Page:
There are many companies out there who understand that you have to be given the chance to get experience in order to have experience. It is true that you may have to start with lower pay depending on the field. One thing that may help could be a temporary-contract position. That way you can get some experience, but you aren’t tied to a certain pay amount and can advance yourself after the contract is up. This is what I did. I accepted low pay, then after 3 months went to a temp-contract that paid more, and now I’m back at the original place making more than the two places combined.

I recommend being yourself and being honest. Just because you haven’t done something before doesn’t mean you won’t be excellent at it. A lot of employers understand your explanations for not having the experience. People would rather hire someone who is excited and passionate about a job that can work well with others versus someone who has all of the experience in the world, but is hard to work with.

Good luck, you got this!
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Blake’s Answer

Hey Abigail,

I would recommend trying to land an internship. It might not always be a paid internship, but it allows you to experience a job in the field that interests you.

Thanks,
Blake
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Jessica’s Answer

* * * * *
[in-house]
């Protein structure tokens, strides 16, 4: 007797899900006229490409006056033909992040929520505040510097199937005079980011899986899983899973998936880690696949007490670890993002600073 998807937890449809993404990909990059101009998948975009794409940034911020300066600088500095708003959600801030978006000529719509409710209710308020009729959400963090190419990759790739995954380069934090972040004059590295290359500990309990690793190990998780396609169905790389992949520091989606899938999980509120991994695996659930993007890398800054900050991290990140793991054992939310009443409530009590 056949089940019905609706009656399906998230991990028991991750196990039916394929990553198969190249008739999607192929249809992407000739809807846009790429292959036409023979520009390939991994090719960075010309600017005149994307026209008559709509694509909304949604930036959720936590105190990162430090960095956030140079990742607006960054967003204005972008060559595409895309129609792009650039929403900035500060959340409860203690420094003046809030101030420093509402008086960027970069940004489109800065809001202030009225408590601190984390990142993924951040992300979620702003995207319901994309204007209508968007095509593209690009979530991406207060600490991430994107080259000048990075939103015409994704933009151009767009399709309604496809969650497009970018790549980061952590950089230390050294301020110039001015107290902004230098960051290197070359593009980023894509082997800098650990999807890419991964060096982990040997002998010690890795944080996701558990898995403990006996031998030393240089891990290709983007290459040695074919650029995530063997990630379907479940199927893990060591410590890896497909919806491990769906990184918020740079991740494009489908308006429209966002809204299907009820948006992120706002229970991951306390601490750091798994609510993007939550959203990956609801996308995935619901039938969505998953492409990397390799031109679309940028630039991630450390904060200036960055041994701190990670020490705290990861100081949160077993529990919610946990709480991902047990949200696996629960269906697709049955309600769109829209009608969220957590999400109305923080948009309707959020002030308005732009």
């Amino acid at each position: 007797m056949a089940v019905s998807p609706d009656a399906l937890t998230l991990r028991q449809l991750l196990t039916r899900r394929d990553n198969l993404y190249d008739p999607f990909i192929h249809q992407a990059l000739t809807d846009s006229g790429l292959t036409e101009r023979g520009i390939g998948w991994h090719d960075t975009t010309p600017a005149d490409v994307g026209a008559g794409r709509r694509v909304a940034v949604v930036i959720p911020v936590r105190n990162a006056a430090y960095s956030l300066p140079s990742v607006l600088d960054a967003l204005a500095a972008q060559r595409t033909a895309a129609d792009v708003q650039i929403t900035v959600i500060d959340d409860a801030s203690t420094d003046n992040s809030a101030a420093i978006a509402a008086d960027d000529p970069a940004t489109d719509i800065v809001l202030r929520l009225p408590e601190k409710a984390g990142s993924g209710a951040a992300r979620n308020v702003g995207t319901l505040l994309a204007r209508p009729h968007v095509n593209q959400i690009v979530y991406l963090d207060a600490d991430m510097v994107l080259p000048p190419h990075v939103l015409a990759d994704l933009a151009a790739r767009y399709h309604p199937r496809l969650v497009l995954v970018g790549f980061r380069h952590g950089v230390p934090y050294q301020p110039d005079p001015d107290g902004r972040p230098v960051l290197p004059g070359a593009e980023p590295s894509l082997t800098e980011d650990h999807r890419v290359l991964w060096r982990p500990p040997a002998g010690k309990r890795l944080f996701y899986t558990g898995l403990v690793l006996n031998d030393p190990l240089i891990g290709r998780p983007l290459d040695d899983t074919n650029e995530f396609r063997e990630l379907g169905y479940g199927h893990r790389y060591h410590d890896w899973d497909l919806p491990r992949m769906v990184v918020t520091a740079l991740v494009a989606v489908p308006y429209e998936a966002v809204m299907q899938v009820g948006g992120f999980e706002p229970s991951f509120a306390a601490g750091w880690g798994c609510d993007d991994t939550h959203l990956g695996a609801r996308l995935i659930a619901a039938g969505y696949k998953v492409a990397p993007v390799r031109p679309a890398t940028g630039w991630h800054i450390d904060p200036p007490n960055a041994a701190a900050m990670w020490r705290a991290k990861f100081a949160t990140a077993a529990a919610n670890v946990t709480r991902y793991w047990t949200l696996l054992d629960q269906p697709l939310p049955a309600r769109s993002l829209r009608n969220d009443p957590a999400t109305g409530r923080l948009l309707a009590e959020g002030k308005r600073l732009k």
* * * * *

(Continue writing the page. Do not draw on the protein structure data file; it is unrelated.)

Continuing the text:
Hi Abigail,

Great question! Just remember that everyone has to start somewhere. I would suggest pulling some experience from school projects. I think a lot of the projects and classwork that is done in school can be applicable to many jobs. Also, make sure to prepare for interviews. Practice, practice, practice! Be prepared to have some examples of how your life/school experiences could help you in the job you are applying for. Letters of recommendations could also be helpful.

Good luck!

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Kruti’s Answer

A company that offers an internship is a great start to show your ability and to land a potential job.
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Kenji’s Answer

Hello

At 16 or 17 you may need to volunteer at first if you have a very specific field in mind. IF you are looking for paid work exposure or income then that could be a little different. The job market is hot for both entry level full time and part time.

Start by:
1. Selecting two or three job boards and defining an entry level search --specific field/position or not.
2. Make a list of all your contacts - 1st, 2nd, and 3rd degree. 1st degree are live friends, teachers, family, neighbors, coaches. 2nd Degree being people in your area you have less direct contact. 3rd degree could be people on line in your field of interest.
3. Go back to the select job boards and start learning to fill in applications, this will prompt you to improve your resume and cover letter, fill properly the fields and submit application.
4. Any recruiter name on the job posts could be searched on linkedin and you send a note to introduce formally letting them know you applied. No pressure.